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Induction, 2,-Alce madam, or Joan madam ?” So Alice is pronounced in many places of Beaumont and Fletcher's Monsieur Thomas, as is evident from the metre.

i. 1,-I suspect that Capell's (Hanmer's] reading is the right one,

Lucentio his son, brought up in Florence."


“ That mortal ears might hardly endure the din." Qu., metri gratia (Shakespeariani saltem), dure. Chaucer, Clerkes Tale,

“ I never held me ladie ne mistresse,

But humble servaunt to your worthinesse,
And ever shal, while that my


may dure." I owe the following passage to Weber's Index to Beaumont and Fletcher; Two Noble Kinsmen, i. 3, 1.3,

yet I owe him
Excess and overflow of power, an 't might be,

To dure ill-dealing Fortune." And the three following to Nares's Glossary. Robert Earl of Huntingdon, B. 3,

" Whilst the sunshine of my greatness dur'd.”
(Read “Whilst that the" &c.) Marston, Sat. i.,--

“ He that can trot a courser, break a rush,
And, arm'd in proof, dare dure a straw's strong push."

Mr. Dyce reads dare. Heath has urged strong reasons for the change.- Ed. VOL. III.


Hughes's Arthur, 1587, Sign. D.,

“ Whoso hath felt the force of greedy fates,

And dur'd the last decree of griesly death,

Shall never yield his captive arms to chains,” &c. Tancred and Gismunda, iii. 3, Dodsley, vol.ii. p. 196,-

“ What grievous pain they dure, which neither may

Forget their loves, ne yet enjoy their love,

I know by proof.” Jonson, Underwoods, “The Mind of the Frontispiece to a Book,” Gifford, vol. viii. p. 384,

“ When vice alike in time with virtue dured." Harrington, Ariosto, B. xxxi. St.lxx.,

“ Able to dure assault no little space.”

2,—“Knock, sir ? whom should I knock? Is there any man has rebus'd your worship?" Quasi abus'd.


Hark you, sir, I'll have them very fairly bound.” Hark; as, e.g., below,

Hortensio, hark; This gentleman is happily arriv’d,” &c. The confusion arose, perhaps, in the same way as that between pray you and pray, &c. Titus Andronicus, iv. 2, near the end, if all besides be correct, read,

Hark, lords ; ye see that I have given her physic." Note Hark ye. Antony and Cleopatra, ii. 2,

“ Hark ye, Ventidius." The folio has “ Hearke, Ventidius.”

Ib., near the end,

in sign whereof,
Please ye, we may contrive this afternoon,
And quaff carouses to our mistress' health ; " &c.

(Mistress' for mistresses'; see S. V., Art. li.) So Var., Knight, Collier, and, I imagine, the editions in general. Read convive. I know not whether this is my own correction, or whether I borrowed it unconsciously from Theobald ; who, however, is wrong in his reasons for it. I have noticed this passage above, Art. xxvii.,

ü. 1,

“ Believe me, sister, of all the men alive &c.

And this small packet of Greek and Latin books.” Dele the, and read, perhaps, pack for packet.

16., fol.,

“ No such jade as you, if me you mean.” Vulg.,—“No such jade, sir, as you,” &c., Quérpus. Qu., “No such a jade” &c.

16., I would read with the moderns, 3 —

And bring you from a wild cat to a Kate

Conformable" &c.

? If Shakespeare had written “contrive, i.e., spend this afternoon,” would he not necessarily have written Quaffing carouses &c. ?

Ed. 3 The more modern moderns have restored Kate, and have thus concealed the play upon the words ; yet they have shut their ears to Catharine herself, who says in the first folio,

They call me Katerine that do talke of me.” No doubt our ancestors pronounced Catharine and Kate, Katterine and Kat, and made but a slight difference between cat and cate.- Ed.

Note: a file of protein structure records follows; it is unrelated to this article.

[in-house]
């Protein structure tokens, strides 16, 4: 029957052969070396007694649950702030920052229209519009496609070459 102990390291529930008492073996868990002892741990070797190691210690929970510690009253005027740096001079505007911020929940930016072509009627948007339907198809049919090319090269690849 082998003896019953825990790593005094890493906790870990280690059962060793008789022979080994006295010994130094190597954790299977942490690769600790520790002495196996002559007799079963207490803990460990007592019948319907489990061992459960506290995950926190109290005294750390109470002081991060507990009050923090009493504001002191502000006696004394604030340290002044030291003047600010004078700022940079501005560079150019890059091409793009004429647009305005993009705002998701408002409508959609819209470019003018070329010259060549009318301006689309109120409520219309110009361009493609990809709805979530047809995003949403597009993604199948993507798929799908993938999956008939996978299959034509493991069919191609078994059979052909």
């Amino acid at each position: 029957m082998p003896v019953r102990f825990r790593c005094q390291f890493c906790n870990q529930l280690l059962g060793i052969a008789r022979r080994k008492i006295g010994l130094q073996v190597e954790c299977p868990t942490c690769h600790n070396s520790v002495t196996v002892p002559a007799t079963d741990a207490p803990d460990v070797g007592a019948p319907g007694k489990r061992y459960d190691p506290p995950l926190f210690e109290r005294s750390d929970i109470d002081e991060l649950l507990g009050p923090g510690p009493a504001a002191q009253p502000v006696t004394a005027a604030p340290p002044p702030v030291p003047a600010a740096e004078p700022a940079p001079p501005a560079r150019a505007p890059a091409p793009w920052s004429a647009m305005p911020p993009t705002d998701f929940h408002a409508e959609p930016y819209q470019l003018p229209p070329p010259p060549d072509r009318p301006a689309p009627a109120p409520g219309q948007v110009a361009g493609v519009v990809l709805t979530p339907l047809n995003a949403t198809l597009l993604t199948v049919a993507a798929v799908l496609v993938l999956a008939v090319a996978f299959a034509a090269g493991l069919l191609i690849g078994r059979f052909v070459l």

p. 164,“

“ O, you are novices ! 'tis a world to see,

How tame, when men and women are alone,

A meacock wretch can make the curstest shrew." To the instances of meacock quoted Var. in loc., add from the Play of Lust's Dominion, iv. 5, Old English Plays, vol.i.

Hang him, meacock !”-i.e., coward. Beaumont and Fletcher, Wit Without Money, ü. 2, Moxon, vol. i. p. 188, col. 2,–

“For then y'are meacocks, fools, and miserable." This word still exists—as is the case with some others, else obsolete—in the shape of a proper name; we ourselves saw it inscribed on a waygon near Bayswater, as the name of the proprietor.

iii. 2,

"Were it (Wert) better I should rush in thus.” Add an interrogation.*


“ And seal the title with a lovely kiss." Loving, I think. Yet note Peele, Arraignment of Paris, ii. 2, Dyce, vol. i. p. 29, second ed.,

“ And I will give thee many a lovely kiss,

And come and play with thee on Ida here."


Certainly. But should not we read, arrange, and dispose the speeches thus," P. Come, come, where be these gallants? who's at home?

B. You're welcome, sir.

And yet I come not well.
T. And yet you halt not.
B. Nor so apparell’d as I wish you were.
P. Were it not better I should rush in thus ? " Ed.

(Any special reference to love in this latter passage ? Spenser, Hymn of Love, St. xxiii.,

“ How falles it then that with thy furious fervour

Thou doest as well afflict the not-deserver,
As him that doeth thy lovely heasts despise,

And on thy subjects most doth tyrannize?”
I doubt.)

iv. 1,-"- is supper ready, &c.—the serving-men in their new fustian, their white stockings, and every officer” &c. Knight, after fol. (p. 221, col. 1), the white stockings, &c. I suspect, -—" the serving-men in their new fustian, the [- in their] white stockings,” &c.

Ib.,—“Call forth Nathaniel, Joseph, Nicholas, Philip, Walter, Sugarsop, and the rest.” Qu., Walter Sugarsop. I suspect, however, that Sugarsop is corrupt.


“ Is 't possible, friend Licio, that mistress Bianca

Doth fancy” &c. Dele that? 16.,

“ And here I take the like unfeigned oath,

Never to marry with her, though she would entreat." Male Var. Ne'er &c. Pronounce wi' her and she'ld. As You Like It, iii. 5, ad fin.,

“ I will be better with him, and passing short.” wi' him. (Compare whether, whe'r; hither, here ; &c.)

Ib., just below,

“ Would all the world but he had quite forsworn!”

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